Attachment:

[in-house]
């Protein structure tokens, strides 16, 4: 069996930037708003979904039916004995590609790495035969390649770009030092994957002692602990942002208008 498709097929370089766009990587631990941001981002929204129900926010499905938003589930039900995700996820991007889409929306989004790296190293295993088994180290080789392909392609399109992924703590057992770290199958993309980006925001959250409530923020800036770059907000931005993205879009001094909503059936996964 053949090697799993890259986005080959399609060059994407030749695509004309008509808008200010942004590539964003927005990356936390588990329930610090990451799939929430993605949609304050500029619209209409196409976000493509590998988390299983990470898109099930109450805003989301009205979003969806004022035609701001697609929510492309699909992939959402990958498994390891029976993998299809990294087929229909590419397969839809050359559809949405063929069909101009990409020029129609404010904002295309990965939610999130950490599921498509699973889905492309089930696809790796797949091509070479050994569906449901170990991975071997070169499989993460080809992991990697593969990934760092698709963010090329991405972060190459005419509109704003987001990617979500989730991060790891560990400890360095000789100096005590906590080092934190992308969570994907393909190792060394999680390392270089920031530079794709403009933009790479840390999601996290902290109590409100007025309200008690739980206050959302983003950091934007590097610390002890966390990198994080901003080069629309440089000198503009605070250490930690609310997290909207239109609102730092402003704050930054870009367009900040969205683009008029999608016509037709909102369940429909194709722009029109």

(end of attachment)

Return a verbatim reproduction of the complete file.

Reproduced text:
[in-house]
């Protein structure tokens, strides 16, 4: 069996930037708003979904039916004995590609790495035969390649770009030092994957002692602990942002208008 498709097929370089766009990587631990941001981002929204129900926010499905938003589930039900995700996820991007889409929306989004790296190293295993088994180290080789392909392609399109992924703590057992770290199958993309980006925001959250409530923020800036770059907000931005993205879009001094909503059936996964 053949090697799993890259986005080959399609060059994407030749695509004309008509808008200010942004590539964003927005990356936390588990329930610090990451799939929430993605949609304050500029619209209409196409976000493509590998988390299983990470898109099930109450805003989301009205979003969806004022035609701001697609929510492309699909992939959402990958498994390891029976993998299809990294087929229909590419397969839809050359559809949405063929069909101009990409020029129609404010904002295309990965939610999130950490599921498509699973889905492309089930696809790796797949091509070479050994569906449901170990991975071997070169499989993460080809992991990697593969990934760092698709963010090329991405972060190459005419509109704003987001990617979500989730991060790891560990400890360095000789100096005590906590080092934190992308969570994907393909190792060394999680390392270089920031530079794709403009933009790479840390999601996290902290109590409100007025309200008690739980206050959302983003950091934007590097610390002890966390990198994080901003080069629309440089000198503009605070250490930690609310997290909207239109609102730092402003704050930054870009367009900040969205683009008029999608016509037709909102369940429909194709722009029109």